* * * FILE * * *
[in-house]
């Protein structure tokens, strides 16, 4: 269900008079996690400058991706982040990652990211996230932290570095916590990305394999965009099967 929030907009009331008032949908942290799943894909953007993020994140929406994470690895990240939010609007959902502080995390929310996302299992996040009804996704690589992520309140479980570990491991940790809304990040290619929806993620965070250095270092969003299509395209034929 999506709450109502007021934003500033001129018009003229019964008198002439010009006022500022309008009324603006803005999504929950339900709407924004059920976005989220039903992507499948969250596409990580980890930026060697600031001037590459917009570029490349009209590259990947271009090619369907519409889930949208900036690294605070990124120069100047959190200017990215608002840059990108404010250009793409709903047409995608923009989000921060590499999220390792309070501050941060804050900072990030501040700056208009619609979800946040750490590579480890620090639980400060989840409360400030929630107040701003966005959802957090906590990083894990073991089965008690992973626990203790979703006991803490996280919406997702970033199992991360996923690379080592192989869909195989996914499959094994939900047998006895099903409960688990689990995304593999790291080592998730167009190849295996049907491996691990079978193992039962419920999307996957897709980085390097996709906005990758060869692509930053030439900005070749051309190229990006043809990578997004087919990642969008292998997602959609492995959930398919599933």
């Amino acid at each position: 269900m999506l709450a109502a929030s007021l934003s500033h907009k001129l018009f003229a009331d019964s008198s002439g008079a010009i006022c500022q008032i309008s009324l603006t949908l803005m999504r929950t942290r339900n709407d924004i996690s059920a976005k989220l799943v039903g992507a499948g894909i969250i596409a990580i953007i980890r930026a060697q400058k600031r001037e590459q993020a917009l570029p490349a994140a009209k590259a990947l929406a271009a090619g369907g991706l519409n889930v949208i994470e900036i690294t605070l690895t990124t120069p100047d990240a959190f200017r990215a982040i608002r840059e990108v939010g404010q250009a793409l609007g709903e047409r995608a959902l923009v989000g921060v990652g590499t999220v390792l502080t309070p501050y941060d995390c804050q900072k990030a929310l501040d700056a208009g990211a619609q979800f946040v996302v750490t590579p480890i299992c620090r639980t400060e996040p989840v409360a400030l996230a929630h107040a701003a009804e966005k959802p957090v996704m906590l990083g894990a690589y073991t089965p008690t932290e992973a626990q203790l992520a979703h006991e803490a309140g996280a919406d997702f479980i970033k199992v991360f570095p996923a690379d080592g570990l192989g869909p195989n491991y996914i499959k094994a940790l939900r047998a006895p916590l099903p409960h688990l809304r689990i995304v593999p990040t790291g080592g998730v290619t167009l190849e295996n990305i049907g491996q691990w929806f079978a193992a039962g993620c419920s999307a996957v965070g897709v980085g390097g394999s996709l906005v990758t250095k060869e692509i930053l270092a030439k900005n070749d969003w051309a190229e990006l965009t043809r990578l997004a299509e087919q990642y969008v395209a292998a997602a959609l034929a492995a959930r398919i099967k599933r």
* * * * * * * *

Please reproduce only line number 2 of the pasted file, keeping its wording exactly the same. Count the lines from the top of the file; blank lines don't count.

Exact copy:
């Protein structure tokens, strides 16, 4: 269900008079996690400058991706982040990652990211996230932290570095916590990305394999965009099967 929030907009009331008032949908942290799943894909953007993020994140929406994470690895990240939010609007959902502080995390929310996302299992996040009804996704690589992520309140479980570990491991940790809304990040290619929806993620965070250095270092969003299509395209034929 999506709450109502007021934003500033001129018009003229019964008198002439010009006022500022309008009324603006803005999504929950339900709407924004059920976005989220039903992507499948969250596409990580980890930026060697600031001037590459917009570029490349009209590259990947271009090619369907519409889930949208900036690294605070990124120069100047959190200017990215608002840059990108404010250009793409709903047409995608923009989000921060590499999220390792309070501050941060804050900072990030501040700056208009619609979800946040750490590579480890620090639980400060989840409360400030929630107040701003966005959802957090906590990083894990073991089965008690992973626990203790979703006991803490996280919406997702970033199992991360996923690379080592192989869909195989996914499959094994939900047998006895099903409960688990689990995304593999790291080592998730167009190849295996049907491996691990079978193992039962419920999307996957897709980085390097996709906005990758060869692509930053030439900005070749051309190229990006043809990578997004087919990642969008292998997602959609492995959930398919599933």